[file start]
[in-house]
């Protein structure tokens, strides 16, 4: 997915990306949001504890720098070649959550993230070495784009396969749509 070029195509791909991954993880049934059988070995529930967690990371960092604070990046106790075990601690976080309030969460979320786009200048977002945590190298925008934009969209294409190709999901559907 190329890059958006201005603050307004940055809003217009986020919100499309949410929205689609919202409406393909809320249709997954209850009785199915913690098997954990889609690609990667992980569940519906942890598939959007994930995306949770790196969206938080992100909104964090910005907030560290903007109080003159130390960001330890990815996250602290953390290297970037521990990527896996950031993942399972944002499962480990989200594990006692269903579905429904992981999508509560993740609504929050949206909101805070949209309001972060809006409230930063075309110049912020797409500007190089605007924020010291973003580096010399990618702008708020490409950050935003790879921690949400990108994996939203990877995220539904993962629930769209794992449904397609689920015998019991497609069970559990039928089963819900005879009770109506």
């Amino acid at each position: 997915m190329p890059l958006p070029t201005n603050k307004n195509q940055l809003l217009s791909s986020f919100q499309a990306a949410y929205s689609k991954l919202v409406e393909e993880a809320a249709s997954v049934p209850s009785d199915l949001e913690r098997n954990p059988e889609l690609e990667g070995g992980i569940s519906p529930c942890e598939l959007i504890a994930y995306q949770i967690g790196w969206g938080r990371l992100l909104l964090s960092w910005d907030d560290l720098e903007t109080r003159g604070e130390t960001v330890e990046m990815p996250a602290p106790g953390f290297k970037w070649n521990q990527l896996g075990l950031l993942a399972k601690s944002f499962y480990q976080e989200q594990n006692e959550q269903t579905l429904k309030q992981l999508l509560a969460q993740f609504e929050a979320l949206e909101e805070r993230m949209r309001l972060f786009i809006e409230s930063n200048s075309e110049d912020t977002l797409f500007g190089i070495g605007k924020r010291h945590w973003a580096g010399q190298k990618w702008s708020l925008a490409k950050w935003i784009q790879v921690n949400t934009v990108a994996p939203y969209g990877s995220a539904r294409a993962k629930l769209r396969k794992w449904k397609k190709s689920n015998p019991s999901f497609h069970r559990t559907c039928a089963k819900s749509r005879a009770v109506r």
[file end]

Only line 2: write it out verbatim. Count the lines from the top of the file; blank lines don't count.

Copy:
């Protein structure tokens, strides 16, 4: 997915990306949001504890720098070649959550993230070495784009396969749509 070029195509791909991954993880049934059988070995529930967690990371960092604070990046106790075990601690976080309030969460979320786009200048977002945590190298925008934009969209294409190709999901559907 190329890059958006201005603050307004940055809003217009986020919100499309949410929205689609919202409406393909809320249709997954209850009785199915913690098997954990889609690609990667992980569940519906942890598939959007994930995306949770790196969206938080992100909104964090910005907030560290903007109080003159130390960001330890990815996250602290953390290297970037521990990527896996950031993942399972944002499962480990989200594990006692269903579905429904992981999508509560993740609504929050949206909101805070949209309001972060809006409230930063075309110049912020797409500007190089605007924020010291973003580096010399990618702008708020490409950050935003790879921690949400990108994996939203990877995220539904993962629930769209794992449904397609689920015998019991497609069970559990039928089963819900005879009770109506």